A website about wind farm construction: not only turbine erection but also balance of plant – access roads, crane pads, turbine foundations, power collection network, substation, meteorological mast and the economics behind it.
Wind blades are normally carried by ship and truck.
By the way every now and than I see cases of train transportation: for instance Siemens moved 141 set of wind turbine blades (for the amazing total of 423 blades) to Portland General Electric's Biglow Canyon Wind Farm. Siemens is also transporting towers and nacelles via rail to various project locations throughout the U.S., so it seems that sometimes this is a reasonable option.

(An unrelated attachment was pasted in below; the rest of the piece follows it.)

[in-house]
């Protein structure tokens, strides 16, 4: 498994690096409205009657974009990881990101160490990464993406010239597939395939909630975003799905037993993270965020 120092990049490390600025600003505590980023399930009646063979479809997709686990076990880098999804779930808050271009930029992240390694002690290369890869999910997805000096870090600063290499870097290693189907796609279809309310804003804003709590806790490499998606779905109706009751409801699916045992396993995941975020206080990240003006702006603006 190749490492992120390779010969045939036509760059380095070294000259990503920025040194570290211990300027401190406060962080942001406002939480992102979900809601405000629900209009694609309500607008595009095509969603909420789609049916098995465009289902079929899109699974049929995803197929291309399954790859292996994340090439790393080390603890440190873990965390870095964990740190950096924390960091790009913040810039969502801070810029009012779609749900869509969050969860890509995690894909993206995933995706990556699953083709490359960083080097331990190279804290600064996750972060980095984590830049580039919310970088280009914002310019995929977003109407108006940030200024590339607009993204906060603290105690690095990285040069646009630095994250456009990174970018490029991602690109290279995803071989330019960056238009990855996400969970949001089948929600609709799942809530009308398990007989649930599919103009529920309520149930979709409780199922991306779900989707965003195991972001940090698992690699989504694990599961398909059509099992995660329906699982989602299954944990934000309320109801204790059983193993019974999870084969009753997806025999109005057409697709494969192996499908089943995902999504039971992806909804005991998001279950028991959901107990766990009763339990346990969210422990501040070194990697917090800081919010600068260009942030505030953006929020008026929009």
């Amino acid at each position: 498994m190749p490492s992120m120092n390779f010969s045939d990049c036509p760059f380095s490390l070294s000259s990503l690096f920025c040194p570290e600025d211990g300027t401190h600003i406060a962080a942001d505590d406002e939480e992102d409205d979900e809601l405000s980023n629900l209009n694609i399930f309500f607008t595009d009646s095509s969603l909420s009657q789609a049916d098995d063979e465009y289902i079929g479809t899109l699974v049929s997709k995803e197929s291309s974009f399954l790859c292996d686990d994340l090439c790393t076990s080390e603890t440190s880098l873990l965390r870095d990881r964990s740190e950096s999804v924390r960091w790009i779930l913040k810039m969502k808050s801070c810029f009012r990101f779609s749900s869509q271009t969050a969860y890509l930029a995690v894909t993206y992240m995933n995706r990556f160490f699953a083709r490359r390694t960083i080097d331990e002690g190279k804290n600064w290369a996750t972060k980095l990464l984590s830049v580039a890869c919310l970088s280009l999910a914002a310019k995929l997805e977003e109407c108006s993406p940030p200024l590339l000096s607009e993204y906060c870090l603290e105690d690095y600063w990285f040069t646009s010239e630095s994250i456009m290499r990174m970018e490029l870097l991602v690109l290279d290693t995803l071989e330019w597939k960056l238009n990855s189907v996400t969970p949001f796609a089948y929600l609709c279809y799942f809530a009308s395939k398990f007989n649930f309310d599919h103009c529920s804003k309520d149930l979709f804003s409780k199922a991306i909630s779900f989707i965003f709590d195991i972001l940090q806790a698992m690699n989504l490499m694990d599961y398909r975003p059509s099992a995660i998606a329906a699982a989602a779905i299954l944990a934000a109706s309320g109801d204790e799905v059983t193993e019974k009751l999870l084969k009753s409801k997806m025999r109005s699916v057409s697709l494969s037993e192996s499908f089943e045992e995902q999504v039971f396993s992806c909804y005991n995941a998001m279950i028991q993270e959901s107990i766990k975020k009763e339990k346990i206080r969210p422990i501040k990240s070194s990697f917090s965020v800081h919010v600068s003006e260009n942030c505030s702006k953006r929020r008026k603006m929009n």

Vestas too is experimenting train transport: in the video embedded you can see how blades are transported from the factory in Germany to the wind farm in Denmark.
And the list is not ended: Enercon took a Marco Polo grant to move his blades by train.
Marco Polo is a UE found for modal-shift or traffic avoidance projects and projects providing supporting services which enable freight to switch from road to other modes efficiently and profitably.
The Grant (€1 268 577) for the ENERCON Tri-Modal project involves using rail and ship to move components and parts from Germany to Viana do Castelo in Portugal, as well as to installation sites throughout Europe. Discover more about Tri Modal here